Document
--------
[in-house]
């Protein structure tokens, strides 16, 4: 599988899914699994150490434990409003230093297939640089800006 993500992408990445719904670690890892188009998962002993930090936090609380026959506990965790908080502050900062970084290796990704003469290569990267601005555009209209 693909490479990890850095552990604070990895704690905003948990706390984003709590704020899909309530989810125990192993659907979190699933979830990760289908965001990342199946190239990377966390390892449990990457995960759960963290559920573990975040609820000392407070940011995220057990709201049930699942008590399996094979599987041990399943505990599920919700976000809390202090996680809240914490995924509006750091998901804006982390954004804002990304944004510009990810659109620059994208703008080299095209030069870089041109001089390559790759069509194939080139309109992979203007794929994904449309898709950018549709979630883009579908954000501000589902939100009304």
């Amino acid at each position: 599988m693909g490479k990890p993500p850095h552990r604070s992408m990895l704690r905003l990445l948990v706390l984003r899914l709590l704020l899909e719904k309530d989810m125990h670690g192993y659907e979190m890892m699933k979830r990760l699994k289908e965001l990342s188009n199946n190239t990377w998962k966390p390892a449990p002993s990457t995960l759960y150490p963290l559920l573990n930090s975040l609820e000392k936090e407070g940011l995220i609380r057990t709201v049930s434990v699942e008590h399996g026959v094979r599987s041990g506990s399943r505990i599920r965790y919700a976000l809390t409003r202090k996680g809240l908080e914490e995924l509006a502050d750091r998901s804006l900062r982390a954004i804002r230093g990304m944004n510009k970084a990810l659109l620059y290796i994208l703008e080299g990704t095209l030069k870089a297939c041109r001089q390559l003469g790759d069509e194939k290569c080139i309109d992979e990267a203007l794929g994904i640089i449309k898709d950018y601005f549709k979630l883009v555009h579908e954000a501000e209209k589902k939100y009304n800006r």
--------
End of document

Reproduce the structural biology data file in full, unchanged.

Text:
[in-house]
């Protein structure tokens, strides 16, 4: 599988899914699994150490434990409003230093297939640089800006 993500992408990445719904670690890892188009998962002993930090936090609380026959506990965790908080502050900062970084290796990704003469290569990267601005555009209209 693909490479990890850095552990604070990895704690905003948990706390984003709590704020899909309530989810125990192993659907979190699933979830990760289908965001990342199946190239990377966390390892449990990457995960759960963290559920573990975040609820000392407070940011995220057990709201049930699942008590399996094979599987041990399943505990599920919700976000809390202090996680809240914490995924509006750091998901804006982390954004804002990304944004510009990810659109620059994208703008080299095209030069870089041109001089390559790759069509194939080139309109992979203007794929994904449309898709950018549709979630883009579908954000501000589902939100009304």
């Amino acid at each position: 599988m693909g490479k990890p993500p850095h552990r604070s992408m990895l704690r905003l990445l948990v706390l984003r899914l709590l704020l899909e719904k309530d989810m125990h670690g192993y659907e979190m890892m699933k979830r990760l699994k289908e965001l990342s188009n199946n190239t990377w998962k966390p390892a449990p002993s990457t995960l759960y150490p963290l559920l573990n930090s975040l609820e000392k936090e407070g940011l995220i609380r057990t709201v049930s434990v699942e008590h399996g026959v094979r599987s041990g506990s399943r505990i599920r965790y919700a976000l809390t409003r202090k996680g809240l908080e914490e995924l509006a502050d750091r998901s804006l900062r982390a954004i804002r230093g990304m944004n510009k970084a990810l659109l620059y290796i994208l703008e080299g990704t095209l030069k870089a297939c041109r001089q390559l003469g790759d069509e194939k290569c080139i309109d992979e990267a203007l794929g994904i640089i449309k898709d950018y601005f549709k979630l883009v555009h579908e954000a501000e209209k589902k939100y009304n800006r």